A new guide from a team of behaviour economists at the University of Toronto's Rotman School of Management aims to help practitioners develop effective nudges. Drawing on research on this area of behaviour economics, the guide demonstrates how nudging influences behaviour by changing the way choices are presented in the environment.

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Professor Walid Hejazi

2013 TELUS-Rotman IT Security Study: Canadian enterprises operating with false sense of security.

Toronto - TELUS and the Rotman School of Management at The University of Toronto today released the fifth annual study on Canadian IT Security. Taking a qualitative approach for the first time, the research team interviewed...

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Professor Maria Rotundo

Refocusing important on and off the court, says new study.

If an employee's performance drops in one area, does that mean they're slacking off? It could mean that they've simply shifted and refocused their efforts on a different set of tasks -- a positive sign of adaptability that should be considered in performance evaluations, says a study lead by a researcher at the University of Toronto's Rotman School of Management.

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Professor Jacob Hirsh

Moments of spirituality can induce liberal attitudes, U of T researchers say.

People become more politically liberal immediately after practicing a spiritual exercise such as meditation, researchers at the University of Toronto have found.

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Susan ChristoffersenProfessor Susan Christofferson

Broker fees from mutual funds affect advice; predict worse performance, new study says.

Brokers are supposed to recommend investments that are in the best interests of their clients.

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Ideas 2012

Ideas by Year: 2012

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Ideas by Year: 2012

Brian ConnellyProfessor Brian Connelly

Want better employees? Get somebody else to rate their personalities, suggests new study. - November 14, 2012

Businesses will get more accurate assessments of potential and current employees if they do away with self-rated personality tests and ask those being assessed to find someone else to rate them, suggest results from a new study.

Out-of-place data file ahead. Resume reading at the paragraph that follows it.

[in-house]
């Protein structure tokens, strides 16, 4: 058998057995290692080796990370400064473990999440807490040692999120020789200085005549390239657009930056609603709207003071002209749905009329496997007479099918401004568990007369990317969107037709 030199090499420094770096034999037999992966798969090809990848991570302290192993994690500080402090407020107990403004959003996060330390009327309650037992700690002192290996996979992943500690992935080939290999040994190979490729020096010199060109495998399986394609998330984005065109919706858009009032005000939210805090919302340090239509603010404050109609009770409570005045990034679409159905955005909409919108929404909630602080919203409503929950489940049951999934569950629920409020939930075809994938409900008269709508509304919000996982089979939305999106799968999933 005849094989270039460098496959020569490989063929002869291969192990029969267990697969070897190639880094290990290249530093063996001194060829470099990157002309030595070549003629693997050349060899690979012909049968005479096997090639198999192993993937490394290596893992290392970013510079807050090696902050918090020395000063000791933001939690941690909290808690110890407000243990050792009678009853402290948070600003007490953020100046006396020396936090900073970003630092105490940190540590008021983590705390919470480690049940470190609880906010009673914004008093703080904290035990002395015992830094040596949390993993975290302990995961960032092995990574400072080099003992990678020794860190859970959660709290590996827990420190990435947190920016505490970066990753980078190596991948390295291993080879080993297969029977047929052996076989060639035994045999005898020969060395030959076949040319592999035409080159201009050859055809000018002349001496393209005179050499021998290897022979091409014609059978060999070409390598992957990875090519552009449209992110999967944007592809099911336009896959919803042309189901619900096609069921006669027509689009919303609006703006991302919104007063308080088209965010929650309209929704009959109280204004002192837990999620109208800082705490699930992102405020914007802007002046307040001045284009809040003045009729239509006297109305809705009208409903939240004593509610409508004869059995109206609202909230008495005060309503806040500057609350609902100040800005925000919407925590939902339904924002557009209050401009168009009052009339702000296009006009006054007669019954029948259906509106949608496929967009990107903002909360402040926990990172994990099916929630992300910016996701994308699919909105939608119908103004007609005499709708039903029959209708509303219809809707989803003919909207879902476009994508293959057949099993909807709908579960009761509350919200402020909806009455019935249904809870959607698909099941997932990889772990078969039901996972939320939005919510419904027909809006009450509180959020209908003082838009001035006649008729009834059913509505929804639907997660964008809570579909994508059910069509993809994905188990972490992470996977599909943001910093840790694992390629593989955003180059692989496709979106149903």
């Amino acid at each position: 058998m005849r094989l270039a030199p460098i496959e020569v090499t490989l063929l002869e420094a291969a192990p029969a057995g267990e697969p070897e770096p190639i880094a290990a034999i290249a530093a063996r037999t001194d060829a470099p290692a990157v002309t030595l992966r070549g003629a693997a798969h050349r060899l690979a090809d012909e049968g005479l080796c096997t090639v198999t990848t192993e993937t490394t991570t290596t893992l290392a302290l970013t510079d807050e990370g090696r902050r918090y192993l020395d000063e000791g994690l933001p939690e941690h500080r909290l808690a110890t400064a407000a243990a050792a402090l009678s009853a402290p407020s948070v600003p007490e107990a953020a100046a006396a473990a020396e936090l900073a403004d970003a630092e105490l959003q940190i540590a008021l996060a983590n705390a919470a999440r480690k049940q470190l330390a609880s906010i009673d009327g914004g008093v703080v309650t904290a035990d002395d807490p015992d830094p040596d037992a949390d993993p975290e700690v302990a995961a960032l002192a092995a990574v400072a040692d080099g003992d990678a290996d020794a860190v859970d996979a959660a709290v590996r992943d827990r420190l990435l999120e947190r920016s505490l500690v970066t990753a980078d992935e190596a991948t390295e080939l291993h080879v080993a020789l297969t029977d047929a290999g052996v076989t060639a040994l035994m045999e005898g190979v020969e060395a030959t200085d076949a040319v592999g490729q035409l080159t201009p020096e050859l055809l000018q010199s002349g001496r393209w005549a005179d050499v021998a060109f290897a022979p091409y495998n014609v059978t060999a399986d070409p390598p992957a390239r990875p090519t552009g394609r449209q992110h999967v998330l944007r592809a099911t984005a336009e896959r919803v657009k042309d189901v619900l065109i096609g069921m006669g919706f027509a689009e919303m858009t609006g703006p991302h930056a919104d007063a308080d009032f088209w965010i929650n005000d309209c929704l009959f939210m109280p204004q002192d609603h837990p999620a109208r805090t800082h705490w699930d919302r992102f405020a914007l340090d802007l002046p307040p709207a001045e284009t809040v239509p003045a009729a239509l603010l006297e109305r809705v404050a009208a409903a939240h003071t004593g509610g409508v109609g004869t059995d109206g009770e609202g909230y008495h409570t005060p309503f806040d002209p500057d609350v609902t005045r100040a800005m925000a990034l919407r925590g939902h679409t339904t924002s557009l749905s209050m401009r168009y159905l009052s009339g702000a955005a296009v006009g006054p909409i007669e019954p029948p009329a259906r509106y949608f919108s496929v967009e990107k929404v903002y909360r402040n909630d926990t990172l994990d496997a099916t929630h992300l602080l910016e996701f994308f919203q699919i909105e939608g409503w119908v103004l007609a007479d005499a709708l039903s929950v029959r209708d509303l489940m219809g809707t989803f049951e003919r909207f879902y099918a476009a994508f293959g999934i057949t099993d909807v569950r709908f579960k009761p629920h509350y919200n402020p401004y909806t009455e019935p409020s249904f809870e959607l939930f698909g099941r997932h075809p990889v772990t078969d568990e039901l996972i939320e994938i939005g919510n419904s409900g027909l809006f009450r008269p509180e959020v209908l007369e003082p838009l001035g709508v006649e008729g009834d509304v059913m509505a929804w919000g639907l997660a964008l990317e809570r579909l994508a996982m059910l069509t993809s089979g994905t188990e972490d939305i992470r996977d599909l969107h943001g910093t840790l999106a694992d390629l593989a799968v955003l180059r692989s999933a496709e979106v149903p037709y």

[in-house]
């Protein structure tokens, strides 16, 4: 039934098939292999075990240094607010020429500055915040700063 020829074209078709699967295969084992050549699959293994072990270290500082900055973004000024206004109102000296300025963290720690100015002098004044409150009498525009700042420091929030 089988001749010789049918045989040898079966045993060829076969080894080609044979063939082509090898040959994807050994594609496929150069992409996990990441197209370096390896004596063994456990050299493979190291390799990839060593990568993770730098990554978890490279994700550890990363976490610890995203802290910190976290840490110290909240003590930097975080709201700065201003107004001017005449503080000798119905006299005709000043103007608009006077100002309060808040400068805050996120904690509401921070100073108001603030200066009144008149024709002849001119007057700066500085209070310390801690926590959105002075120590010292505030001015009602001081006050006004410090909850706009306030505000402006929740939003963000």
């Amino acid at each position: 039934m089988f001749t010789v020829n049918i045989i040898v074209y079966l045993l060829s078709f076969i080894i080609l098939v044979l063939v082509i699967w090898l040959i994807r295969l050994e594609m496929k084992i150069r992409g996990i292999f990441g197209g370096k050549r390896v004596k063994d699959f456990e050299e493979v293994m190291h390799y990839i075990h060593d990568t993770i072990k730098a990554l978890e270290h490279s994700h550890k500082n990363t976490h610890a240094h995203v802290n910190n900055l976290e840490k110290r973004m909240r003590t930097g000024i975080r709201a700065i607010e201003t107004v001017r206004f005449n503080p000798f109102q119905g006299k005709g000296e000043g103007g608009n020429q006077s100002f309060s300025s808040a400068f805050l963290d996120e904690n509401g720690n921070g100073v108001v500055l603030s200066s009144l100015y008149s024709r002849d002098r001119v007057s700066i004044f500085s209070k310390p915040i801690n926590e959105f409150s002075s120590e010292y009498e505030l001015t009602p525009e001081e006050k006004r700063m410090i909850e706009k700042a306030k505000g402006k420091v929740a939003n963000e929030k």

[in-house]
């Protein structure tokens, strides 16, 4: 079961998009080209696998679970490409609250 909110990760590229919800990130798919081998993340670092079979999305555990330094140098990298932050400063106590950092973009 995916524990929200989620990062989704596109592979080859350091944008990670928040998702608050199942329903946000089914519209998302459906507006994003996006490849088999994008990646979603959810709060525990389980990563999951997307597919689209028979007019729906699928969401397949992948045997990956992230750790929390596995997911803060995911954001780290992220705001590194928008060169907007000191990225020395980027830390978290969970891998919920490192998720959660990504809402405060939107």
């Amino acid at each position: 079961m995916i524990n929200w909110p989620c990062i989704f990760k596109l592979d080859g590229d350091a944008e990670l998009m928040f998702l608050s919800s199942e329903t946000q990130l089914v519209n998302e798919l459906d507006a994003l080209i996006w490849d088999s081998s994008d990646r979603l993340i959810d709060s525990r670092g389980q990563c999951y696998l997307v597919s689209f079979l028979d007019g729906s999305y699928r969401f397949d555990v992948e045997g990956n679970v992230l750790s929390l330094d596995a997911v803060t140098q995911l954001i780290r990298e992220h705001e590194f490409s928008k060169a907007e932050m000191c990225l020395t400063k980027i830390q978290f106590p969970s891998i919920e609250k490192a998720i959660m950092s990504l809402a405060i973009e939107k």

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Ole-Kristian HopeProfessor Ole-Kristian Hope

Multinational corporations that choose not to disclose geographic earnings are more likely to engage in income-shifting activities, says a study from UofT’s Rotman School. - October 16, 2012

Policy makers, lobby groups and citizens should take note—those who understand corporate tax avoidance behavior will be in a better position to deter it.

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Joshua GansProfessor Joshua Gans

Information Wants to Be Shared. New ebook from Harvard Business Review Press - October 3, 2012

A new ebook from Harvard Business Review Press takes a fresh examination of the economics of information selling in the digital age. What information really wants—what makes it more valuable, useful, and immediate, argues Joshua Gans, is to be shared.

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Nina MazarProfessor Nina Mazar

Honestly? Just sign here – first. Joint study by Rotman researcher shows signature placement curbs cheating - September 13, 2012

Tax collectors and insurance agencies trying to boost honest reporting could improve compliance simply by asking people to sign their forms at the beginning instead of at the end.

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Roger MartinDean Roger Martin

Bringing Science to the Art of Strategy - September 3, 2012

Many managers feel doomed to trade off the futile rigor of ordinary strategic planning for the hit-or-miss insights from more creative processes. In fact, the two can be reconciled to produce novel but realistic strategies.

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Pankaj AggrawalProfessor Pankaj Aggarwal

Not all brand-consumer relationships are created equal - July 10, 2012

The type of relationship that consumers have with a brand makes all the difference to brand evaluation in the face of perceived unfairness says University of Toronto study.

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Professor Jacob Hirsh

Marketing Is More Effective When Targeted to Personality Profiles, says new Rotman Study - May 21, 2012

Advertisers spend enormous amounts of time and money attempting to tailor their advertising campaigns to the needs of different demographic groups. After all, the concerns of first-year college students are going to be different from those of retired professionals. 

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Jennifer BerdahlProfessor Jennifer Berdahl

Dominant East Asians face workplace harassment says study from Rotman School - May 8, 2012

They have been stereotyped as a “model minority.” But when they don’t conform to common racial stereotypes, such as being non-dominant, even people of East Asian descent are “unwelcome and unwanted by their co-workers,” says a new paper from the University of Toronto’s Rotman School of Management.

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Nicola, LaceteraProfessor Nicola Lacetera